Like or Dislike: Thumb up 1 Thumb down 0

  30. anjin-san says:

    So, yes, the threat of al Quada was vastly overstated. For a reason.

    Hey, we got a 100%+ increase in “defense” spending and a surveillance state out of the deal…

    Like or Dislike: Thumb up 3 Thumb down 0

  31. anjin-san says:

    @ James

    But we clearly didn’t anticipate the internecine carnage that would follow,

    What “we” are you referring to? Quite a few people did anticipate it.

    Like or Dislike: Thumb up 5 Thumb down 0

  32. Barry says:

    @Andy: “So the the reason you are skeptical is because IS is too busy lopping the heads off Iraqi Shias instead of focusing on us? That shouldn’t give anyone much comfort.”

    Yes, and because (from what I can gather) that is what they do – move into a vacuum and hold sway as one of the bigger gangs in the local wasteland.

    Like or Dislike: Thumb up 0 Thumb down 0

  33. Barry says:

    @James Joyner: “… the fact that thousands of Americans fought and died to give these people freedom that they’ve now lost,…”

    Not true; thousands of Americans died to – whatever. Help Bush and Cheney loot, satisfy blood lust, whatever. The goal of the US government was never freedom; what freedom they had was the result of the US government not being able to install a dictatorship.

    Like or Dislike: Thumb up 7 Thumb down 0

  34. Barry says:

    @Rob Prather: “Every day I feel like dying a thousand deaths for supporting the Iraq War. Everything I can see now indicates that we’ve made things worse. ”

    At least you learned.

    Like or Dislike: Thumb up 1 Thumb down 1

  35. Barry says:

    @Ron Beasley: ” I suspect that if the ISIL moves further south in Iraq or grabs even more of Syria Iran will become heavily involved which would lead to a very nasty situation. ”

    I don’t think that they’re going to take the Shiite areas of Iraq – they’ll have zero popular support there.

    Like or Dislike: Thumb up 3 Thumb down 0

  36. Barry says:

    @James Joyner: “Saddam’s rule was unsustainable, both domestically and in terms of the US no-fly zones in the Kurdish and Shia regions.”

    Um, evidence?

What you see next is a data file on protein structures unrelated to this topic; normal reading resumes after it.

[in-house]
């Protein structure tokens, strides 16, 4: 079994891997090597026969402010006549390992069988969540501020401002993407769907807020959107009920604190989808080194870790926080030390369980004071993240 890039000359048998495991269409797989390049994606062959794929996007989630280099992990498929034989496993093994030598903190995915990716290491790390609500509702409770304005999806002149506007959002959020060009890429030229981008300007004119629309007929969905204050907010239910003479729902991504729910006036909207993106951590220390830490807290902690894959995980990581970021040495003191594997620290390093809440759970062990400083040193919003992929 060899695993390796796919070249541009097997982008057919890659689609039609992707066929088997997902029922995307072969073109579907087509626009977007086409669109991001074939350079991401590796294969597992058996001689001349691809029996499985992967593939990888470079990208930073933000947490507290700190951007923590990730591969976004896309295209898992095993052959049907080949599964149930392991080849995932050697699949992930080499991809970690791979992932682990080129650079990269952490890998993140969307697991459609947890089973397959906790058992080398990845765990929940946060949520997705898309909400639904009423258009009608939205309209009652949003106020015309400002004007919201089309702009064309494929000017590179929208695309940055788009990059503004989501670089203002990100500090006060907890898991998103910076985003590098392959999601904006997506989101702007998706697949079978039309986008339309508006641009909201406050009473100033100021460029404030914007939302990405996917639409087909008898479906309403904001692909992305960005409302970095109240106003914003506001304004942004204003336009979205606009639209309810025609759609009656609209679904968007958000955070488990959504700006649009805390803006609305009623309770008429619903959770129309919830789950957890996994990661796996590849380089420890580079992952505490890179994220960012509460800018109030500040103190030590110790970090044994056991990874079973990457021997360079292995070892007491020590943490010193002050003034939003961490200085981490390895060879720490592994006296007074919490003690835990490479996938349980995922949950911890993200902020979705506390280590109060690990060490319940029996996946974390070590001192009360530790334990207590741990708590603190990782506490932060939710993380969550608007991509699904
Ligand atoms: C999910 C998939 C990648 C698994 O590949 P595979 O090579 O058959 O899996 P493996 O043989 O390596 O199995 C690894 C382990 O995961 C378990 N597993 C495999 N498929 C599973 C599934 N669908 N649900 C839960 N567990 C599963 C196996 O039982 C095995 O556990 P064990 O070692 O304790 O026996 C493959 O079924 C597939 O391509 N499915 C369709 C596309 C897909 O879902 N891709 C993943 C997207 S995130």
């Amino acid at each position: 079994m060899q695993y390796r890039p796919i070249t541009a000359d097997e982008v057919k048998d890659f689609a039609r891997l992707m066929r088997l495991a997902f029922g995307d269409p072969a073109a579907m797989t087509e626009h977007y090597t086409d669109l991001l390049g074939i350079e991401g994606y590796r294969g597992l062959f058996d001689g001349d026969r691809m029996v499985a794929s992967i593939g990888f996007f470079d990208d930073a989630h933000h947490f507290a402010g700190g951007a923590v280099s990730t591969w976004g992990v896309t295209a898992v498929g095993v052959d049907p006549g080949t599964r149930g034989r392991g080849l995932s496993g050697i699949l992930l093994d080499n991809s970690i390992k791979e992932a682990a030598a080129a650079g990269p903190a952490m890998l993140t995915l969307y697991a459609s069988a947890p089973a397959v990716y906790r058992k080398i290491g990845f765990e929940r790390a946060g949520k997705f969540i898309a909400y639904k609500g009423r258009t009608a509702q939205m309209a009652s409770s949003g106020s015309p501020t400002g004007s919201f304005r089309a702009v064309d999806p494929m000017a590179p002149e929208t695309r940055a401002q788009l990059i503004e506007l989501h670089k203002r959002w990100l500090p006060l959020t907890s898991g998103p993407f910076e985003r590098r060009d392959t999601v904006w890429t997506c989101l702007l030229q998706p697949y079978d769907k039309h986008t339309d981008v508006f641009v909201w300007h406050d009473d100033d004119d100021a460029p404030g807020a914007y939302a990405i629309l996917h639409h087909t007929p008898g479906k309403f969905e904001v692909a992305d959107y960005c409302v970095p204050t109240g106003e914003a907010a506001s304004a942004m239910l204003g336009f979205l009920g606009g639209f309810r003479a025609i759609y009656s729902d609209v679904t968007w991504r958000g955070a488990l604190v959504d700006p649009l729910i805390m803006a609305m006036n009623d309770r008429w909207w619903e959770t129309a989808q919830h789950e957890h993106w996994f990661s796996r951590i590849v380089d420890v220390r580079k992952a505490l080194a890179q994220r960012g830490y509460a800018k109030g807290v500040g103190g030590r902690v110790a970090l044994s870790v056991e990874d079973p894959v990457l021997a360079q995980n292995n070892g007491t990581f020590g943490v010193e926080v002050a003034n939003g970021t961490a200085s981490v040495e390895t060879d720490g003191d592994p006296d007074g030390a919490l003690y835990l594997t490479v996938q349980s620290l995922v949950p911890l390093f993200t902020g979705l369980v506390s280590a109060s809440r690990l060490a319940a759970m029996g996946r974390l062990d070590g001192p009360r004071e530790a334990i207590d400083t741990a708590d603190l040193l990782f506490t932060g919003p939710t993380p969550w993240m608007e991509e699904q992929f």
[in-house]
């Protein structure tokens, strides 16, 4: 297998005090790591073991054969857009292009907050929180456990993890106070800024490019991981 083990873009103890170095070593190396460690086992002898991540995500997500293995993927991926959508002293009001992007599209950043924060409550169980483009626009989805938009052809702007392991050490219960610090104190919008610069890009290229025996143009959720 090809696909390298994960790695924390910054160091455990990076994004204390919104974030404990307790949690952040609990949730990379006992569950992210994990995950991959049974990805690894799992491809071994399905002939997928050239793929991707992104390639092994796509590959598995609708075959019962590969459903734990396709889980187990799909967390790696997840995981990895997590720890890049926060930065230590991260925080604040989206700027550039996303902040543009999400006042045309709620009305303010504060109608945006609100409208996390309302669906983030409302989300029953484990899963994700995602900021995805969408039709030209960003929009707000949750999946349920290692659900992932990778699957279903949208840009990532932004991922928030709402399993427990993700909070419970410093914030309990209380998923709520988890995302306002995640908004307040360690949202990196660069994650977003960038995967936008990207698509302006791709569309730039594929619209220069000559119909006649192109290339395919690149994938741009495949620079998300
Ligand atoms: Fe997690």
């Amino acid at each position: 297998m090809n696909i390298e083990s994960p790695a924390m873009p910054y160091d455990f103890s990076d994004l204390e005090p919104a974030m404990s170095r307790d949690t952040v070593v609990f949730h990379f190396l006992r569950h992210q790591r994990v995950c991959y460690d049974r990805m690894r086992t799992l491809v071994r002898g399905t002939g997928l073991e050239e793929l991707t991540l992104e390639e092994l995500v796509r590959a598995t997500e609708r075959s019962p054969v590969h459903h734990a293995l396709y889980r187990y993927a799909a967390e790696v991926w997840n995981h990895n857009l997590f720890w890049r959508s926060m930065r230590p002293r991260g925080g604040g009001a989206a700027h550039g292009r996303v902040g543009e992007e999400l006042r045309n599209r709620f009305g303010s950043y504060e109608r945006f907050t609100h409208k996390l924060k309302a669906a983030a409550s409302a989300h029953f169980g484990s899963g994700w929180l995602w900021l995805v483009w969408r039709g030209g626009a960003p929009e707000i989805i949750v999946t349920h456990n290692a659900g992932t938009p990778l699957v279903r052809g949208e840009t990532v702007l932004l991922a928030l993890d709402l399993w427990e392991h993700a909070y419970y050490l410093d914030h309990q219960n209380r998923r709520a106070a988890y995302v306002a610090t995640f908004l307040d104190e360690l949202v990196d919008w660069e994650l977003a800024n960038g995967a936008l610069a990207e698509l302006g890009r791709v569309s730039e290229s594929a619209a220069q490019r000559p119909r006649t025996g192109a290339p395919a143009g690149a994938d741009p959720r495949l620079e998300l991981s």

Like or Dislike: Thumb up 3 Thumb down 0

  37. Barry says:

    @Ben Wolf: “One nuclear weapon smuggled into the heart of Israel would do the job. ”

    And the likelihood of that is what? (hint: zero credit for saying ‘Iran’)

    Like or Dislike: Thumb up 0 Thumb down 0

  38. Barry says:

    @CB: “I’ve been thinking that about the IDF’s tactical strength, too. Entebbe was a long time ago, at this point. The war has changed, and more importantly, their enemies have changed. ”

    Entebbe is irrelevant. I wouldn’t be surprised if the IDF ground forces s*cked at serious conventional war (see the last invasion of Lebanon), but they aren’t facing any conventional armies. The only one near them is Egypt, and those guys are now an inward-facing kleptocrcay; attacking Israel would lose them sweeeeeeeeeeeeeeeeet US cash.

    Like or Dislike: Thumb up 2 Thumb down 0

  39. Barry says:

    @Rafer Janders: “Well, no. YOU didn’t, but plenty of the rest of us did, and said so at the time. ”

    Yes. James, plenty of people predicted it, and many of those were in a position to know.

    *Any* and *all* ‘we didn’t know’ arguments are false, here.

    Like or Dislike: Thumb up 3 Thumb down 0

  40. anjin-san says:

    Saddam’s rule was unsustainable

    And you base this conclusion on what? Other than a desire to carry water for Bush, Cheney, & Co.

    Like or Dislike: Thumb up 3 Thumb down 0

  41. wr says:

    @James Joyner: “the fact that thousands of Americans fought and died to give these people freedom ”

    Oh, is that why we invaded? Gosh, our government told us it was because of an existential threat to the USA. I wonder why they didn’t tell us the truth, if this was the case.

    Like or Dislike: Thumb up 4 Thumb down 0

  42. rudderpedals says:

    I imagine he expected a better legacy. It has to be awfully humbling to openly and voluntarily admit one’s own leadership failure while on the way out the door.

    Like or Dislike: Thumb up 0 Thumb down 0

  43. Jon Shafer says:

    @Ron Beasley: The “war on terror” was, and is, a self-fulfilling mechanism by design. Create more enemies to justify more war. And 9/11 as I see it, and as more and more scientific and circumstantial connections are found, was a planned false flag. And our government consistently avoids telling us al Qaeda is a creation of the US, via the CIA, which we fund and provide arms to, such as the ousting of Libya’s Gaddafi. Washington and our entire intelligence community is awash in lies and deceptions.

    Like or Dislike: Thumb up 0 Thumb down 0

  44. Jon Shafer says:

    @gVOR08: As an added note, bin Laden was on CIA payroll during the Soviet invasion of Afghanistan. Then made the 9/11 poster boy, then replaced for a while by this hairy Sheik Mohammed fellow as the 9/11 “mastermind,” then oddly a federal court rules, no, Iran is the culprit behind 9/11. That’s the self-fulfilling part, the blame-game, and even our government can’t seem to make up its mind as it continues to manufacture, willy-nilly, a premise to fit its global agenda….and all three, I believe, are wrong. 9/11, much in the same way as the Pentagon’s “Operation Northwoods” scheme to blame on, then attack Cuba in 1962, was and is a false flag inside event. Also, the bin Laden Navy seals shooting seems clearly a massive fabrication, in that bin Laden has been reported dead for years. I have death reports going back to December 2001, shortly following reports of bin Laden being near death at an American hospital in Dubai in July 2001, and visited by a CIA agent. He was on dialysis.

    Like or Dislike: Thumb up 0 Thumb down 0